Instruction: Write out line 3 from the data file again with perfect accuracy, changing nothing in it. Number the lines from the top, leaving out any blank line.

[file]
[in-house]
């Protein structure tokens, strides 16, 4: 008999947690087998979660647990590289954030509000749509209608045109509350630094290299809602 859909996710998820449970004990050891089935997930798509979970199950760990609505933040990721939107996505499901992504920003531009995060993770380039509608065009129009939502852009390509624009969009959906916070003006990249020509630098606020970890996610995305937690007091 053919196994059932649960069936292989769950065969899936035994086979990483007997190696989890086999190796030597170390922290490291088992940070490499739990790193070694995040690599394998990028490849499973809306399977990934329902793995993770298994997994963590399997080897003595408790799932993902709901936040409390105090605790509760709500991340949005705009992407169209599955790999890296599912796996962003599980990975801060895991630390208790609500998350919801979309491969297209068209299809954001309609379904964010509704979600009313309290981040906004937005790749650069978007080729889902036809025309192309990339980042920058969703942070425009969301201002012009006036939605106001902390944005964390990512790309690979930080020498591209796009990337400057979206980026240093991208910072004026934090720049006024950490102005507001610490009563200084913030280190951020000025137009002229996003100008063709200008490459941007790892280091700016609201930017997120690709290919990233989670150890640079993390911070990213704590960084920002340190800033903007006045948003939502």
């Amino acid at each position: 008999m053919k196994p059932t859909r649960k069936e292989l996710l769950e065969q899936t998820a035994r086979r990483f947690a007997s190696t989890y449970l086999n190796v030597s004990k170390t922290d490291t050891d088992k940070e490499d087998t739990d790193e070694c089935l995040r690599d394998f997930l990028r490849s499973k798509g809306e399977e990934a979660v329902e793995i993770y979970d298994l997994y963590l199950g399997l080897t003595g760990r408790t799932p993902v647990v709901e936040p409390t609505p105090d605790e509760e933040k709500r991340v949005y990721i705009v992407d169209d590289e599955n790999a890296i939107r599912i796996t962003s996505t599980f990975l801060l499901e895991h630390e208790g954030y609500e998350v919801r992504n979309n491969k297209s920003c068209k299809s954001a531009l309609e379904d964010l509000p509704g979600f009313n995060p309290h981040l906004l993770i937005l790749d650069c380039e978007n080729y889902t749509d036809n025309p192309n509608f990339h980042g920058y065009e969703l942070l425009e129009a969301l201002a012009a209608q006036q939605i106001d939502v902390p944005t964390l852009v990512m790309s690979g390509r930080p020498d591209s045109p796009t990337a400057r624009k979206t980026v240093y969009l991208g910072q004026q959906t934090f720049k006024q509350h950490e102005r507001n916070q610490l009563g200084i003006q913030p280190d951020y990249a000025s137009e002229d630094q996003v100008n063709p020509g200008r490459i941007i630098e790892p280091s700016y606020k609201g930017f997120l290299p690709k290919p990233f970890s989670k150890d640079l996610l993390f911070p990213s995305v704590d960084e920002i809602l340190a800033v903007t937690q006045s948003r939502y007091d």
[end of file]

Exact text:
């Amino acid at each position: 008999m053919k196994p059932t859909r649960k069936e292989l996710l769950e065969q899936t998820a035994r086979r990483f947690a007997s190696t989890y449970l086999n190796v030597s004990k170390t922290d490291t050891d088992k940070e490499d087998t739990d790193e070694c089935l995040r690599d394998f997930l990028r490849s499973k798509g809306e399977e990934a979660v329902e793995i993770y979970d298994l997994y963590l199950g399997l080897t003595g760990r408790t799932p993902v647990v709901e936040p409390t609505p105090d605790e509760e933040k709500r991340v949005y990721i705009v992407d169209d590289e599955n790999a890296i939107r599912i796996t962003s996505t599980f990975l801060l499901e895991h630390e208790g954030y609500e998350v919801r992504n979309n491969k297209s920003c068209k299809s954001a531009l309609e379904d964010l509000p509704g979600f009313n995060p309290h981040l906004l993770i937005l790749d650069c380039e978007n080729y889902t749509d036809n025309p192309n509608f990339h980042g920058y065009e969703l942070l425009e129009a969301l201002a012009a209608q006036q939605i106001d939502v902390p944005t964390l852009v990512m790309s690979g390509r930080p020498d591209s045109p796009t990337a400057r624009k979206t980026v240093y969009l991208g910072q004026q959906t934090f720049k006024q509350h950490e102005r507001n916070q610490l009563g200084i003006q913030p280190d951020y990249a000025s137009e002229d630094q996003v100008n063709p020509g200008r490459i941007i630098e790892p280091s700016y606020k609201g930017f997120l290299p690709k290919p990233f970890s989670k150890d640079l996610l993390f911070p990213s995305v704590d960084e920002i809602l340190a800033v903007t937690q006045s948003r939502y007091d």